From the absurdly transformative to the serious, Moist Things is a survey of Charley Friedman’s 22-year interdisciplinary practice. Greeted by the wind current of 80-spinning beach balls, viewers can’t help but feel awe for the elevation of everyday objects in “Science Project.” Friedman animates the giant grocery store beach ball bins from our childhood, giving them a simultaneous individual and collective presence as rotating planets in a surreal solar system. “Carpet World” renders the earth as a domesticated object, which feels like a stop on the path in a continuous orbit to “I Like Moist Things,” a ridiculous aphorism spelled out in sponges that ironically produces meditative sounds as the dripping water cycles back into a custom-made kiddie pool to produce a fountain. Friedman takes license to transform how we view everyday objects, including Garden made entirely of resin-coated eggs and yolk.

“For me it is the guttural ah hah that I desire over any formal qualities. I want my viewer to feel before he | she thinks,” Friedman says.

Based in Lincoln, Nebraska and Brooklyn, NY, Charley Friedman received his MFA from The School of the Museum of Fine Arts/Tufts University, Boston and his BFA from Macalester College, St. Paul. He has won numerous awards including a Pollock-Krasner grant, Smack Mellon Hot Picks award, and has been a two-time Rema Hort Mann Foundation nominee. Friedman has exhibited and performed at numerous galleries and institutions including PS1/MoMA, Queens Museum, Gallery Diet, The Fabric Workshop, Volta NYC, Joslyn Museum, Jack Tilton Gallery, Neues Kunstforum, and at OMI International Art Center. Residencies include The MacDowell Colony, Fountainhead, Cooper Union AIR Summer Studio, the Bemis Center for Contemporary Arts, and Skowhegan School of Painting and Sculpture. Selected publications include: The New York Times and the Wall Street Journal. He is in various collections including the Walker Art Center, Brooklyn Museum, New York Public Library, Stanford University, Sheldon Museum of Art, Duncan Collection, and the Goldman Collection. Friedman is co-director with his wife, the artist, Nancy Friedemann, of the exhibition space Fiendish Plots in Lincoln. Friedman is represented by Miami Gallerist Nina Johnson.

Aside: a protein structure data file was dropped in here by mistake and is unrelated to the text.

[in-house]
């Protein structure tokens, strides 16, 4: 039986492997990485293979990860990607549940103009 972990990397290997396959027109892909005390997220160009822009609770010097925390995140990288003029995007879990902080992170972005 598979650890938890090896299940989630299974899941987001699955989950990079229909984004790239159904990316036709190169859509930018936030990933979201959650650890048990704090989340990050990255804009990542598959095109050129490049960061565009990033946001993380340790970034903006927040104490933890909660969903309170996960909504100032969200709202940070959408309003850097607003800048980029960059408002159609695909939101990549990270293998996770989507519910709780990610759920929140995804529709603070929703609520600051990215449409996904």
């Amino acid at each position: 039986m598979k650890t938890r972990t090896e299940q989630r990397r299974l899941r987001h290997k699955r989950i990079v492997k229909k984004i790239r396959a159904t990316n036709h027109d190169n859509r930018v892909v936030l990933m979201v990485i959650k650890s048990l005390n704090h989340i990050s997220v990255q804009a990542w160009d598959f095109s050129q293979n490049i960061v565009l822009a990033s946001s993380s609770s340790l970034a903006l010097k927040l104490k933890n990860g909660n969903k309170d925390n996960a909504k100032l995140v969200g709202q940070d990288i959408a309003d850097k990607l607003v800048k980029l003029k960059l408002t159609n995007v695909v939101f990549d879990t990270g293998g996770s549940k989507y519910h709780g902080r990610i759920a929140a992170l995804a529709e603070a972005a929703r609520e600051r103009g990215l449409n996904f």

The Art and Culture Center/Hollywood is a 501(c)(3) non-profit organization supported in part by its members, admissions, private entities, the City of Hollywood; the Broward County Board of County Commissioners as recommended by the Broward Cultural Council; the State of Florida, Department of State, Division of Cultural Affairs, the Florida Council on Arts and Culture; the David and Francie Horvitz Family Foundation; and the Josephine S. Leiser Foundation. We welcome donations from all members of the community who wish to support our work.

Art and Culture Center/Hollywood
1650 Harrison Street
Hollywood, FL 33020